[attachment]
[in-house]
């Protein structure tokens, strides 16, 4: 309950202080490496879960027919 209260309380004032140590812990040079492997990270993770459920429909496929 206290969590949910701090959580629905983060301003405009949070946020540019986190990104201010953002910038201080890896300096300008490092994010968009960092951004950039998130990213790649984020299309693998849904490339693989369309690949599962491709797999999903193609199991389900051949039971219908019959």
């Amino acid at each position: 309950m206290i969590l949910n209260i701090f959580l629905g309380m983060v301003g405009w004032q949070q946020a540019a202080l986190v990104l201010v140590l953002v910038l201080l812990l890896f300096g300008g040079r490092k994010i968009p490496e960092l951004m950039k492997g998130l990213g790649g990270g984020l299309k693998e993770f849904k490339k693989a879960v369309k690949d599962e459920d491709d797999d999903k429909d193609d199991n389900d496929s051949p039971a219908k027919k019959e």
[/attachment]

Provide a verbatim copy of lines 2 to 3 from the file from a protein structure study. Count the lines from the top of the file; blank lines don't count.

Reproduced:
């Protein structure tokens, strides 16, 4: 309950202080490496879960027919 209260309380004032140590812990040079492997990270993770459920429909496929 206290969590949910701090959580629905983060301003405009949070946020540019986190990104201010953002910038201080890896300096300008490092994010968009960092951004950039998130990213790649984020299309693998849904490339693989369309690949599962491709797999999903193609199991389900051949039971219908019959």
């Amino acid at each position: 309950m206290i969590l949910n209260i701090f959580l629905g309380m983060v301003g405009w004032q949070q946020a540019a202080l986190v990104l201010v140590l953002v910038l201080l812990l890896f300096g300008g040079r490092k994010i968009p490496e960092l951004m950039k492997g998130l990213g790649g990270g984020l299309k693998e993770f849904k490339k693989a879960v369309k690949d599962e459920d491709d797999d999903k429909d193609d199991n389900d496929s051949p039971a219908k027919k019959e």